Ben, a young Irish boy, and his little sister Saoirse, a girl who can turn into a seal, go on an adventure to free the fairies and save the spirit world.


Tomm Moore


Will Collins (screenplay by), Tomm Moore (based on an original story by)
Nominated for 1 Oscar. Another 11 wins & 25 nominations. See more awards »





Cast overview:
David Rawle ... Ben (voice)
Brendan Gleeson ... Conor / Mac Lir (voice)
Lisa Hannigan Lisa Hannigan ... Bronach (voice)
Fionnula Flanagan ... Granny / Macha (voice)
Lucy O'Connell ... Saoirse (voice)
Jon Kenny Jon Kenny ... Ferry Dan / The Great Seanachaí (voice)
Pat Shortt ... Lug (voice)
Colm Ó'Snodaigh Colm Ó'Snodaigh ... Mossy (voice)
Liam Hourican ... Spud / Bus Driver (voice)
Kevin Swierszcz Kevin Swierszcz ... Young Ben (voice)
Will Collins ... Additional Voices (voice) (as William Collins)
Paul Young ... Additional Voices (voice)


Saoirse is a child who is the last of the selkies, women in Irish and Scottish legends who transform from seals into people. She escapes from her grandmother's home to journey to the sea and free fairy creatures trapped in the modern world. Written by Anonymous

Plot Summary | Add Synopsis

Motion Picture Rating (MPAA)

Rated PG for some mild peril, language and pipe smoking images | See all certifications »

Parents Guide:

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Did You Know?


Brendan Gleeson voices Conor, the father of the main characters Ben and Saoirse. In Cartoon Saloon's previous animated film The Secret of Kells (2009), Gleeson voiced Abbot Cellach, the father figure of the main character Brendan. See more »


When Granny finds the ghosts in the bin on Halloween, she threatens to call the police. Being Irish and living unmistakably in Dublin, she would not use the term police, but would instead threaten to call "the Guards" (or "Gardaí" in Irish), the usual term for police in Ireland. See more »


[first lines]
Bronagh: Come away oh human child, to the waters and the wild, with a fairy, hand in hand, for the world's more full of weeping than you can understand.
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Crazy Credits

"Behind the scenes" wireframes and animatics from the production are shown beside the credits as they roll. See more »

Alternate Versions

In the cinema release, the words 'Feic Off' are written on a wooden door. On the UK Blu-ray release they have been removed. See more »


References The Princess and the Goblin (1991) See more »


In The Streets
by Bruno Coulais & Kila
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User Reviews

Simply beautiful: I defy you not to love it!
1 February 2015 | by jdesandoSee all my reviews

"My son, remember me in your stories and in your songs. Know that I will always love you, always." Mother Bronagh

A good kids' animation will usually include some well-known motifs such as in Hansel and Gretel and The Wizard of Oz; Tomm Moore's Song of the Sea does. However, this is no ordinary animation: It swirls with pastels that morph into imaginative lines capturing humans and faeries as if the world supported both in their glory and despair--a phantasmagoric hot mess if you will. As he did in his first spectacular animation, the Secret of Kells, Moore hand draws (without the aid of computer) a maritime story about Ireland, not some nebulous Neverland.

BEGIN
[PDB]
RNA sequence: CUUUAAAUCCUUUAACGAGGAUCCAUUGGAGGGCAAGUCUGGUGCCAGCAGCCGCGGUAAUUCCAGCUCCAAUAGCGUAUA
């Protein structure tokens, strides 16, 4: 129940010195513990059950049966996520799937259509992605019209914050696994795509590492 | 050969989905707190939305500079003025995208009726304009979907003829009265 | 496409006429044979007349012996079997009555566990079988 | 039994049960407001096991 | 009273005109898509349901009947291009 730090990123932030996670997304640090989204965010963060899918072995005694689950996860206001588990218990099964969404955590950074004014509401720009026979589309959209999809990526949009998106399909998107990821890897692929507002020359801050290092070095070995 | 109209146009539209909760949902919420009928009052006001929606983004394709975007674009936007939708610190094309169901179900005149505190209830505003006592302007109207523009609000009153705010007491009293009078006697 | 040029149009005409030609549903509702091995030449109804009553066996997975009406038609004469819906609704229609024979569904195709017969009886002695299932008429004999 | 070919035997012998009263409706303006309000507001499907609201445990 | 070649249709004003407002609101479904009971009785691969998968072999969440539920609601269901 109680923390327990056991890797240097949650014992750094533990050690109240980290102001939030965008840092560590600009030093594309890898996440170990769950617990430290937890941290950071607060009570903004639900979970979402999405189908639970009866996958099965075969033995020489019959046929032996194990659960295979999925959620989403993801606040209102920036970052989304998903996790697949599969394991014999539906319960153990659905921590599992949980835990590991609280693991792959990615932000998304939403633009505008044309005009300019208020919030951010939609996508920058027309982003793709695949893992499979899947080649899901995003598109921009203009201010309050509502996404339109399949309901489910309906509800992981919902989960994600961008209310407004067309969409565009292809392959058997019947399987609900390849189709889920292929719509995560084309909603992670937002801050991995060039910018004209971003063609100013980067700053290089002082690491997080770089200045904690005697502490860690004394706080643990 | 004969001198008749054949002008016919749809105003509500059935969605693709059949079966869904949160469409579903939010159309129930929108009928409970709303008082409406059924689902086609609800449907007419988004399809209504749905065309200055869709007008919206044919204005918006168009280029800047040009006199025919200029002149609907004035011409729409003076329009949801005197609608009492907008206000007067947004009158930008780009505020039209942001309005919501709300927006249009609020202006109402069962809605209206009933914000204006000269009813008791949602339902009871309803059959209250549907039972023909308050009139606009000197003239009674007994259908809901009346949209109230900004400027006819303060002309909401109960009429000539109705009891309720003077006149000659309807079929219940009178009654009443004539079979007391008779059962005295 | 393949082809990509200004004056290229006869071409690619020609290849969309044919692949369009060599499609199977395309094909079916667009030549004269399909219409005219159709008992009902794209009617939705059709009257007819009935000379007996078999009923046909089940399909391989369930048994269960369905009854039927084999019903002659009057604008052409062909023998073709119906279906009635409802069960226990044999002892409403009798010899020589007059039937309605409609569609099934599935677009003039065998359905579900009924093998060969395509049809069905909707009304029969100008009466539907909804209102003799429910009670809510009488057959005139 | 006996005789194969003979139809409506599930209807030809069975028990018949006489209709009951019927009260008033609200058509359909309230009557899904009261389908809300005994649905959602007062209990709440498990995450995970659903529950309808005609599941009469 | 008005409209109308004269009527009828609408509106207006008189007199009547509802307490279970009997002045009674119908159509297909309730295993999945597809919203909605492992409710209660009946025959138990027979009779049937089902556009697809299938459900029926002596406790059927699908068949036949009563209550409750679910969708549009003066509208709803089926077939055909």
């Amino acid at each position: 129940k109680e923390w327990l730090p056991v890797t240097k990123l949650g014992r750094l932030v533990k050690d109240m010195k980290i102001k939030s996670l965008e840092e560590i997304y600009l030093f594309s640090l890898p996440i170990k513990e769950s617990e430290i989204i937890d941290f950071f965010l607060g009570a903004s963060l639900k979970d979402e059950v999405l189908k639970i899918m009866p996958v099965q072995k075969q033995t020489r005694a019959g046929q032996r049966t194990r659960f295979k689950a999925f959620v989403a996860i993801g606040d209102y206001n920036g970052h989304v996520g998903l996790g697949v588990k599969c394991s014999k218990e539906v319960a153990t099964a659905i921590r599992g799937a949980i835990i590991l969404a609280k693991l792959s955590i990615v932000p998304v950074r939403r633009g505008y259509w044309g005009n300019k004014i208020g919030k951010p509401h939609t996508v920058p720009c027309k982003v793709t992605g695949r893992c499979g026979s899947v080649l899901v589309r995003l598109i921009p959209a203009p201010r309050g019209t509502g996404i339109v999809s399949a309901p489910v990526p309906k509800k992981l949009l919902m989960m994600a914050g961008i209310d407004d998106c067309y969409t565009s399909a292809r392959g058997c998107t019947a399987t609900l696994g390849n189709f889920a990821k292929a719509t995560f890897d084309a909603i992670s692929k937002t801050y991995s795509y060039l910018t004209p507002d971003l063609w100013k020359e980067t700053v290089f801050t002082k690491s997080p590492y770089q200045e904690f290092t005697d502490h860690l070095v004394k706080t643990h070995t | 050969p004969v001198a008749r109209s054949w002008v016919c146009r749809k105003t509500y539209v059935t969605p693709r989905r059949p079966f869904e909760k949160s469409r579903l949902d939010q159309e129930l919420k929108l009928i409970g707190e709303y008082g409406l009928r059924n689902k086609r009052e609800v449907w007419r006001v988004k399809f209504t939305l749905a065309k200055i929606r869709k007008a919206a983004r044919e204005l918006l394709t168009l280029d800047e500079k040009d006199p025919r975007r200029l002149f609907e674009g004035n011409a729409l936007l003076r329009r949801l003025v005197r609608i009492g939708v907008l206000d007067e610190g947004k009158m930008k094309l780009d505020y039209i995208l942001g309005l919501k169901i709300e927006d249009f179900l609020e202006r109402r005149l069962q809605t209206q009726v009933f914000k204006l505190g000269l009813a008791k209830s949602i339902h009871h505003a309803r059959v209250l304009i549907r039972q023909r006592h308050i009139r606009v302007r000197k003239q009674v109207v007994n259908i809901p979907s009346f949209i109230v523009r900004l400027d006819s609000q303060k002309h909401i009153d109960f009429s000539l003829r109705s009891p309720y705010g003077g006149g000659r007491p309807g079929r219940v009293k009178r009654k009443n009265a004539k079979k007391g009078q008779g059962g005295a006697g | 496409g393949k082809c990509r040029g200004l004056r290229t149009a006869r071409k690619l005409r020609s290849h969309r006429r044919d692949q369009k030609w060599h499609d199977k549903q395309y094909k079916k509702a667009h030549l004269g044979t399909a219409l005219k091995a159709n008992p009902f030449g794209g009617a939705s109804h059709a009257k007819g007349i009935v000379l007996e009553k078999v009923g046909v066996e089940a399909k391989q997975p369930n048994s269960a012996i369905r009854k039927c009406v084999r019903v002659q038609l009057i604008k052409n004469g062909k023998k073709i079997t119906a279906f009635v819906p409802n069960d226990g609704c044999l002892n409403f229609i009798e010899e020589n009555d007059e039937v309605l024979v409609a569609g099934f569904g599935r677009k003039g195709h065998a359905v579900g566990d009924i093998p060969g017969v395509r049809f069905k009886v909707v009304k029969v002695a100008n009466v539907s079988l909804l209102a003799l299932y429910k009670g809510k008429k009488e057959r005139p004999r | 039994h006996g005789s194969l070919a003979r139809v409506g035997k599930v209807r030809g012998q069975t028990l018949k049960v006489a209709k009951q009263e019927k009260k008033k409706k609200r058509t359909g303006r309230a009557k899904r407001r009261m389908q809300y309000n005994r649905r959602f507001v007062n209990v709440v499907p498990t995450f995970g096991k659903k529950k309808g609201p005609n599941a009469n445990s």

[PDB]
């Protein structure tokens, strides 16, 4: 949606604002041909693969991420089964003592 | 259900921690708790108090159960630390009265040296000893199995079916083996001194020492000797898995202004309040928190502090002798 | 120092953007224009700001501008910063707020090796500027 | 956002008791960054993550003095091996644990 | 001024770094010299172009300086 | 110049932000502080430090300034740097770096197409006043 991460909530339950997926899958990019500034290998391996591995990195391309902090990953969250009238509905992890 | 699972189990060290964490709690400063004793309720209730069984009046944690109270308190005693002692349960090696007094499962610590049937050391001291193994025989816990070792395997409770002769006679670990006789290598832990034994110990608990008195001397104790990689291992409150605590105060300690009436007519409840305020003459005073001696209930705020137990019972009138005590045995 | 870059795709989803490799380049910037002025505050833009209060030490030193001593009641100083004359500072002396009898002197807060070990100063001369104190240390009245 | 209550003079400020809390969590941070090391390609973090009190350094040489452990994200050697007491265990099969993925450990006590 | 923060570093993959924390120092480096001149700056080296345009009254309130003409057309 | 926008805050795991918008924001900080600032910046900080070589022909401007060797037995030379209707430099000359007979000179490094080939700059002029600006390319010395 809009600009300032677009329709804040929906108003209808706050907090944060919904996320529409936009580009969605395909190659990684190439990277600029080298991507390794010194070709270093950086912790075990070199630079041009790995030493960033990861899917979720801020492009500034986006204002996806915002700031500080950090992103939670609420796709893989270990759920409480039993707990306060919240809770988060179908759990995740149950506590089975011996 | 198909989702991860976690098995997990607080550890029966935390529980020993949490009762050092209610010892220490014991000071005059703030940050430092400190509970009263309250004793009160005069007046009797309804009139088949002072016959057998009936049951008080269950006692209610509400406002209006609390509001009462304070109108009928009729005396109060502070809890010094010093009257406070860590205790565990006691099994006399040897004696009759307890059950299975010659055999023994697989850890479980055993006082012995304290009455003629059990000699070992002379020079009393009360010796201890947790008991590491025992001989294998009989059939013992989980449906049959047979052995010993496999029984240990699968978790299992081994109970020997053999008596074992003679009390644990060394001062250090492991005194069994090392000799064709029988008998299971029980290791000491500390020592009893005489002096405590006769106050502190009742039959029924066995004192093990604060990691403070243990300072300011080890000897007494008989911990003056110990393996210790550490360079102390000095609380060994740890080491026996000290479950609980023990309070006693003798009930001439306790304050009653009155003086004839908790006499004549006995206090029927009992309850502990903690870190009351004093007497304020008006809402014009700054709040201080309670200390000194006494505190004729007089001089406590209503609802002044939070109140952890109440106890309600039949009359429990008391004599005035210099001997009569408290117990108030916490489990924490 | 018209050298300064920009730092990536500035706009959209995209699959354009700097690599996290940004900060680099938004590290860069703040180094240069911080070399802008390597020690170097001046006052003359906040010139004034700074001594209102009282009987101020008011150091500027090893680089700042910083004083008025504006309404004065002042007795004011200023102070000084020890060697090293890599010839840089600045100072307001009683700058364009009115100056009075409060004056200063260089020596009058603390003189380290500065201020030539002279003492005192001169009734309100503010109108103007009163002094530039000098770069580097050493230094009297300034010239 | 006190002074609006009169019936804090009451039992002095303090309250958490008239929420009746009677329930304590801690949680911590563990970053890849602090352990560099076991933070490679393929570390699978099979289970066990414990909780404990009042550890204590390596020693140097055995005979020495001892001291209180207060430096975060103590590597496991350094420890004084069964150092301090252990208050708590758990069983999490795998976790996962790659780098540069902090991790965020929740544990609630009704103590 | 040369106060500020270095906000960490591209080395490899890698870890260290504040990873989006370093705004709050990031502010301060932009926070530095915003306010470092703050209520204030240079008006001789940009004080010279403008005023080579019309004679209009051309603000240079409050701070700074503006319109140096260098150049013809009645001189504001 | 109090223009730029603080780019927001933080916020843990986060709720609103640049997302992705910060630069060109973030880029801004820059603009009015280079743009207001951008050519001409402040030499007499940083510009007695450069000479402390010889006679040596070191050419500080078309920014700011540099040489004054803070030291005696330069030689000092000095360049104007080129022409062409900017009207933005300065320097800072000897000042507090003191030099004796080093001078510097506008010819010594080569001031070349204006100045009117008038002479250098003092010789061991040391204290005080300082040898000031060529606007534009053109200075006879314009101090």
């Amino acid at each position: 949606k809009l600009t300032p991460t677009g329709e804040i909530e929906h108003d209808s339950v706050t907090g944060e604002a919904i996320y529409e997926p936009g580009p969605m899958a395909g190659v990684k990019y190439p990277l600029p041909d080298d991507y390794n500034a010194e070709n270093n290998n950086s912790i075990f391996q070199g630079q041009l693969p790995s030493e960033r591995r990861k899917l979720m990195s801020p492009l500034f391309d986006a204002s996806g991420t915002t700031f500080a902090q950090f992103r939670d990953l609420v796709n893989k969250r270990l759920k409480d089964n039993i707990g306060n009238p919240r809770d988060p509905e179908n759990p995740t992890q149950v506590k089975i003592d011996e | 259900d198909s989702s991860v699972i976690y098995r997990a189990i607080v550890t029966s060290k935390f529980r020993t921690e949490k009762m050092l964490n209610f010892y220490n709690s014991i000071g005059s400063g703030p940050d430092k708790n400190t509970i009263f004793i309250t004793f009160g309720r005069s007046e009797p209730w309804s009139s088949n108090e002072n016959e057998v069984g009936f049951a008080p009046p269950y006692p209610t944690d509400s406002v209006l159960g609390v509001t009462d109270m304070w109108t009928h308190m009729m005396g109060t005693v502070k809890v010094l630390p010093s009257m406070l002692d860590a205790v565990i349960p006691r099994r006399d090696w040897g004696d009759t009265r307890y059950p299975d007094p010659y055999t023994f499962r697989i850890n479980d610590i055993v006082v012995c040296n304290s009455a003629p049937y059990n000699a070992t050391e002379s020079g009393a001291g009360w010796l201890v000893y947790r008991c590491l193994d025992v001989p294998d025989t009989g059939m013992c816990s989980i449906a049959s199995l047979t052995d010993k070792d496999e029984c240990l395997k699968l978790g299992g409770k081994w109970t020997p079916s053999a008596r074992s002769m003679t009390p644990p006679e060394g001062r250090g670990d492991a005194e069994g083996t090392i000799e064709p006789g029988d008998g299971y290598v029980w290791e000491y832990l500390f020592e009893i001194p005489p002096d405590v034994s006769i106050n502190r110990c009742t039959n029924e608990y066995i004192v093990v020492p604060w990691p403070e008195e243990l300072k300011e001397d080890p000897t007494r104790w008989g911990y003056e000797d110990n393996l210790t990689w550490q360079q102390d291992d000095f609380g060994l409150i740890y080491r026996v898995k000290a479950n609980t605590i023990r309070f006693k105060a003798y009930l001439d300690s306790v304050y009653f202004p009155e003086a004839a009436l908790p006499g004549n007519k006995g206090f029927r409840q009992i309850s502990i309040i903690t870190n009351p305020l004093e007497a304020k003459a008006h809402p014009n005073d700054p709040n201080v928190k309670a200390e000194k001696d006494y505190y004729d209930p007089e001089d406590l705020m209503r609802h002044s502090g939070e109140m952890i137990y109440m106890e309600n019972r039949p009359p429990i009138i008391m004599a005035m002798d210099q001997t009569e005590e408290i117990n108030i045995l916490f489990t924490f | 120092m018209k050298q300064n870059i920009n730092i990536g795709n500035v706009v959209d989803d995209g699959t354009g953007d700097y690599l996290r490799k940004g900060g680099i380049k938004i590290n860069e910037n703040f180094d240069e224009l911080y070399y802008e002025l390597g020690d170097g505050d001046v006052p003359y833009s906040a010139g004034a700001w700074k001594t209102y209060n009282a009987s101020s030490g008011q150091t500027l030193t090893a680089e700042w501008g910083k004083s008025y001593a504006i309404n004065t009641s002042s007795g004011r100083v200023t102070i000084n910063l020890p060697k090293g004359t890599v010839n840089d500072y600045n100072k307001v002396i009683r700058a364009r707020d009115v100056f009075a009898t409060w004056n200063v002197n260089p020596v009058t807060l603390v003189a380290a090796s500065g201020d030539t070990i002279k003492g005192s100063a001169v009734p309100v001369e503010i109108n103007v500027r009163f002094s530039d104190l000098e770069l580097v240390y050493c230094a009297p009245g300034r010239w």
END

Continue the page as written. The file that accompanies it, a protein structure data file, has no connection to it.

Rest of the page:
Despite the imaginative, albeit almost primitive visuals, the story hammers home some important themes, especially for kids: the challenges of an older brother with a younger sister and the loss of a parent inducing depression to cause muteness. In addition, the interaction of a domineering grandma with small children plays a part as the filmmakers accurately target the challenges of growing up for any child.

In this Oscar-nominated tale set in 1987, Saoirse (voice of Lucy O'Connell), a mute child living in a lighthouse with her tormenting older brother, suffers the loss of mother, who is actually one of the Selkies (women in Scottish and Irish legend who change from seals to people while hiding their sealness). So, too, little Selkie Saoirse, who struggles to bring back mother from the sea and deal with grumpy grandma at the same time.

Saoirse's responsibility is to save all the fairy creatures from the modern world. Besides meeting an array of eccentric characters, she helps her bro learn to love her, and dad to accept the loss of his wife. If the story is not new enough for you, then relax with visuals that will hypnotize in their simplicity of execution and complexity of theme.

Then you can also consider how this 6 million dollar movie beats the heck out of major studio productions costing twenty times that.

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Frequently Asked Questions

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English | Irish

Release Date:

20 November 2015 (USA) See more »

Also Known As:

Song of the Sea See more »


Box Office


EUR5,300,000 (estimated)

Opening Weekend USA:

$21,910, 21 December 2014

Gross USA:


Cumulative Worldwide Gross:

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Company Credits

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Technical Specs


Sound Mix:

Dolby Digital



Aspect Ratio:

1.66 : 1
See full technical specs »

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